"These engines are the standard type, " the author stated, " used for working the passenger and goods traffic over the Western system, including the Rhodesia Railways to Buluwayo, over the northern portions of the Midland and Eastern systems." Reflecting the Boer War that seemed about to end, but which had more than a year to run, the author added, "[A]nd they have worked the bulk of the military traffic up to the present."

Of the first 196 engines, however, only the 32 6Ds had the 18-sq ft grate; all of the others had 16.6-sq ft grates and there were a lot of them - 170 in all with the 16.6 sq ft grate:

Class Builder Year Road numbers

6 Dubs 1893 139-160, 353-370 401-440

6A Dubs & SS 1895 161-201, 371-374, 575-576, 660-662

441-489

6B NR 1897 202-235, 577-584, 587-593, 490-540

595-600, 663-664

6C all three 1896 346-364, 366-369 541-564

6D (18 sf) NR 1898 234-269, 585-586, 594, 655-663 565-596

6E SS 1898 333-335, 370-372 598-603

6F (18.7 sf) SS 1900 260-261 604-605

6G (18.6 sf) Alco 1901 262-259 606-613

6H (18) NR 1901 278-286, 541-552 614-634

6J (18) NR 1902 155, 160, 287-294, 537-540 635-648

6K (19 sf) Baldwin 1901 301-305, 795-799 649-658

(See Locobase 12447)

6L (18.7) NR 1904 909-910 659-660


Class 6G (Locobase 16126)

South African Railways & Harbours 9 -1941 Locomotive Diagrams supplied in August 2013 by Allen Stanley from his extensive Rail Data Exchange. Works numbers were 5646-5653 in December 1900.

As with the ten Baldwin Ten-wheelers supplied at the same time (Locobase 12448), these engines were designed by the builder to the requirements laid out by the CGR. Apparently because these were North American designs, they were inevitably bigger than all of the British-built Class 6s already in service. Even the cylinders measured 1/2" more in diameter.

Yet, the Schenectady's were not as big as the Baldwin 6Ks. Their grate areas were identical but the 6Gs had less firebox heating surface area, shorter (and 3 fewer) firetubes, and they weighed less. Their profiles declared their North American roots in a pleasing profile.

The design obviously suited the SAR, if the class's longevity is any guide.The last was not retired in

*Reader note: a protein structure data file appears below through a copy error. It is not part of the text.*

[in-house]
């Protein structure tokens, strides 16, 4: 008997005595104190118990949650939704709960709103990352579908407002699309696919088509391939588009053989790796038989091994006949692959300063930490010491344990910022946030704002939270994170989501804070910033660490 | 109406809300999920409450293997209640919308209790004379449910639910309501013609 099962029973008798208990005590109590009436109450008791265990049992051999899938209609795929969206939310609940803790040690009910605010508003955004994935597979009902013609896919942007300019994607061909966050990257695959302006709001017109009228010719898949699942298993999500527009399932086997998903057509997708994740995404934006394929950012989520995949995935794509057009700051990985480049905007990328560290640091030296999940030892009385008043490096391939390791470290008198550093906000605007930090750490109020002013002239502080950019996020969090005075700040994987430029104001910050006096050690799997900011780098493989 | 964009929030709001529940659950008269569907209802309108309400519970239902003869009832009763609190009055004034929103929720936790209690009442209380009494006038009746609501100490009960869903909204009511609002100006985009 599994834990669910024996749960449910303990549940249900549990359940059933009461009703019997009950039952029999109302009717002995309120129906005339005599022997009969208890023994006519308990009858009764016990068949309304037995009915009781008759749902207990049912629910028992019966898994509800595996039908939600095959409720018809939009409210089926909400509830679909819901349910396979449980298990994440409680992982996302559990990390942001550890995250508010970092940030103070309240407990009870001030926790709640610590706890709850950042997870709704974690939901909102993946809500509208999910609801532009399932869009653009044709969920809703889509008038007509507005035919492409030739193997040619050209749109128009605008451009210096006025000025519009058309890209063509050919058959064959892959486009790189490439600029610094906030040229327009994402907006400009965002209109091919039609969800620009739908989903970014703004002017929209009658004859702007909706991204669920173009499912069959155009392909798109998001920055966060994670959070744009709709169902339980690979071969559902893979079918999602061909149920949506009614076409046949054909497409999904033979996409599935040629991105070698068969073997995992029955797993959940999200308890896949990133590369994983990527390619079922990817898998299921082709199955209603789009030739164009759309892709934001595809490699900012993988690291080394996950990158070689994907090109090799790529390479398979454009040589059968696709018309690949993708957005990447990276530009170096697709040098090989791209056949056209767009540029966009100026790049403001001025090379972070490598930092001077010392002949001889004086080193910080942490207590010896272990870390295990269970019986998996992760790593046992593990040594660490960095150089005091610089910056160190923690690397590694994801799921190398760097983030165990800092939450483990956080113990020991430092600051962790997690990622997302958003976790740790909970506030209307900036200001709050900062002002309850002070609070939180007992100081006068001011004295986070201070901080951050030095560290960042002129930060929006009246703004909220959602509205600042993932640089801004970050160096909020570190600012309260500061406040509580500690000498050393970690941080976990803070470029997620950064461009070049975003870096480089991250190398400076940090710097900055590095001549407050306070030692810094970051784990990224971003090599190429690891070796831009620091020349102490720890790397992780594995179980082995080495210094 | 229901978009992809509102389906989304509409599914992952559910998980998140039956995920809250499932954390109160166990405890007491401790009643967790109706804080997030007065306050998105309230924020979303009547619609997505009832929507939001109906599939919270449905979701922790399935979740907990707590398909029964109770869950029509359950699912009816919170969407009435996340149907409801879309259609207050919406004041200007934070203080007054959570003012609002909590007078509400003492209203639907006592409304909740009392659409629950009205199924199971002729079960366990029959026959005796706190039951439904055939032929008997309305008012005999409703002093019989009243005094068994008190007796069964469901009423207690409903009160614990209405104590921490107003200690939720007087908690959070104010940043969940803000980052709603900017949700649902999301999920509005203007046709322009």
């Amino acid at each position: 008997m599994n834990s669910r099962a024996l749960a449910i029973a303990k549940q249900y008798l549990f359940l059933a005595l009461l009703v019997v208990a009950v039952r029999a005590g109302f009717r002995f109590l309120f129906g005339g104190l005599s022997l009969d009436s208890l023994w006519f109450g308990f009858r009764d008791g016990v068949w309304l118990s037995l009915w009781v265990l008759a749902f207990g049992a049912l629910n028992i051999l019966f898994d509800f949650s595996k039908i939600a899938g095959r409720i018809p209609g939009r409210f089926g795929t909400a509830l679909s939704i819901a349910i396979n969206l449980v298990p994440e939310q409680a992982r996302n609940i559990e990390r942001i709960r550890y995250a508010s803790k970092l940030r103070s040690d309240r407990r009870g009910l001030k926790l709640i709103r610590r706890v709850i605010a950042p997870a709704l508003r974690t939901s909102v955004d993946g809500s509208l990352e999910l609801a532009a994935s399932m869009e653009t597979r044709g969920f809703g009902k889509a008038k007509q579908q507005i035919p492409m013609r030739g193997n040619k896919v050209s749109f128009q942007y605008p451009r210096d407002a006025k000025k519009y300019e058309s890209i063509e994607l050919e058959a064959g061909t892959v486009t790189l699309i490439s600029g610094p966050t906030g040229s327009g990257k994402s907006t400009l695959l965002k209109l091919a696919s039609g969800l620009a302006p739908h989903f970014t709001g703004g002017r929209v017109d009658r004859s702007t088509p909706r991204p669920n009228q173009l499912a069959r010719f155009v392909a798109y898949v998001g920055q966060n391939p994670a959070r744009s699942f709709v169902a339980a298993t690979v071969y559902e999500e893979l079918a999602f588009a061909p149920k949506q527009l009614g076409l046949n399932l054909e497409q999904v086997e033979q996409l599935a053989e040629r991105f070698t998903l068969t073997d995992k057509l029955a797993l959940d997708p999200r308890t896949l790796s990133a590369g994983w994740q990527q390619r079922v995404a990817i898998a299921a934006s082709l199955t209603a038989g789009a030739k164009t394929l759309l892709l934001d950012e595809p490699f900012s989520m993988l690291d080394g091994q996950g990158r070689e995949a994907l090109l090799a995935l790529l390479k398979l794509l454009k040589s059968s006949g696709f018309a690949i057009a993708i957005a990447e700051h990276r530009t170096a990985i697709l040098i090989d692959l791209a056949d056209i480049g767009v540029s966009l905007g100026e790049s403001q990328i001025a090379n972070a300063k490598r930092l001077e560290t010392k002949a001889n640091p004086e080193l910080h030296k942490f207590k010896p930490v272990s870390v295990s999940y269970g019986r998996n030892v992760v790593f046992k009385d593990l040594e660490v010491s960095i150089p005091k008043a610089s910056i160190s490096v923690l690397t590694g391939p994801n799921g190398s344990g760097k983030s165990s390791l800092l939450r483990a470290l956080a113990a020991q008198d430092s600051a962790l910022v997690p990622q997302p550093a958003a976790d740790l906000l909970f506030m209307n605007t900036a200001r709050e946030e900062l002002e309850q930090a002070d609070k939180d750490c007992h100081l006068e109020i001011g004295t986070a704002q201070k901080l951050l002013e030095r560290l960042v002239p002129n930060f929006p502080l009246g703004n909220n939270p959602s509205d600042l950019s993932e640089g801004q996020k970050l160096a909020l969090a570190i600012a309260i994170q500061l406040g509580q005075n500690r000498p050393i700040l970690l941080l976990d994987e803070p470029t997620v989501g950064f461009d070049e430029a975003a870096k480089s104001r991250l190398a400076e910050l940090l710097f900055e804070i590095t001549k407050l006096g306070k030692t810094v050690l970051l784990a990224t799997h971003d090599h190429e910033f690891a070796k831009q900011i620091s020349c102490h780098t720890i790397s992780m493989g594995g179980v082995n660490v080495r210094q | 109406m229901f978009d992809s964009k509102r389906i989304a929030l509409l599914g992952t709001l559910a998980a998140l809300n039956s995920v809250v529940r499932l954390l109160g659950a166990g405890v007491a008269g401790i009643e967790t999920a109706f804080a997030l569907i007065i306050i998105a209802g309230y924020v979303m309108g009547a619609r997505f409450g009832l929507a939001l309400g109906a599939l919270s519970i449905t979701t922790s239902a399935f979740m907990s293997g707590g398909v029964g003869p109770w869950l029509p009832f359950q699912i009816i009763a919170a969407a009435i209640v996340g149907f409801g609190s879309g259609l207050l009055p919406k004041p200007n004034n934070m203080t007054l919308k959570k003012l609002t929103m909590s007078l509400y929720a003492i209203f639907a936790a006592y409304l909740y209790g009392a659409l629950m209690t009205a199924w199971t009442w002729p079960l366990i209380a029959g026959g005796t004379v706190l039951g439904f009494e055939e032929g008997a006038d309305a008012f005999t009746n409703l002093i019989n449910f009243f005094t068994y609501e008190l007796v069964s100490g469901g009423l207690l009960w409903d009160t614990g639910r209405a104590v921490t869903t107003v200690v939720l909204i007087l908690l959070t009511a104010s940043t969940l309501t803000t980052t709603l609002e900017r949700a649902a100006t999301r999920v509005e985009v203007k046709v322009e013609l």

Class 6J (Locobase 11255)

Data from "Cape Government Railways," The Locomotive Magazine, Vol V (July 1900), p. 105. Additional information from the South African Railways historical website [], last accessed 15 May 2010.

The main entry on the 6 class can be found at Locobase 10153. This entry contains the data held on an SAR diagram for the 6J class. Compared to the earlier Class 6 engines, the 6J's boiler had 3 fewer tubes, each of which had a greater diameter and thus added up to somewhat greater heating surface area. Also, the boiler pressure was rated 20% higher.


Class 6K (Locobase 12448)

Data from DeGolyer, Volume 23, p. 137. Works numbers were 18319-18322, 18348-18353 in October 1900.

(NB: Road numbers for the CGR didn't quite run consecutively. Instead the sequence (in works number order) ran 301-303, 796, 798, 797, 799, 795, 304-305. For some reason, the SAR didn't rationalize the order when they nationalized the CGR. The new series order was: 649-651, 655, 657, 656, 658, 654, 652-653.)

Baldwin's only contribution to the varied and numerous Class 6 Ten-wheeler series consisted of some of the biggest in the group. Not only was the boiler larger, but also cylinder volume grew and steam pressure increased.

Survival in SAR service seems to have depended on where the locomotives operated. The 6Ks operated on the East London main line and were retired by 1928.


Class B/NG8 (Locobase 988)

See"Narrow Gauge Locomotive, Cape Government Railways," The Locomotive Magazine, Volume XII [12] (14 April 1906), p. 59; and "South African Class NG8 4-6-0" in Wikipedia at [], last accessed 26 June 2023. Works numbers were 1741-1746 in May-August 1904.and 1967 in 1913.

The design was credited to "Messrs. Gregory & Eyles, Sir Douglas Fox & Partners, and Sir Charles Metcalfe, Bart."

These were NG7 2-6-0s (Locobase 984) with a four-wheel leading truck. Running on the Langkloof line between Port Elizabeth and Avontuur, they "became the mainstay of motive power on the Avontuur branch," according to Wikipedia. Sometimes engines would be sent to the Kalbaskraal branch running toward Saldanha.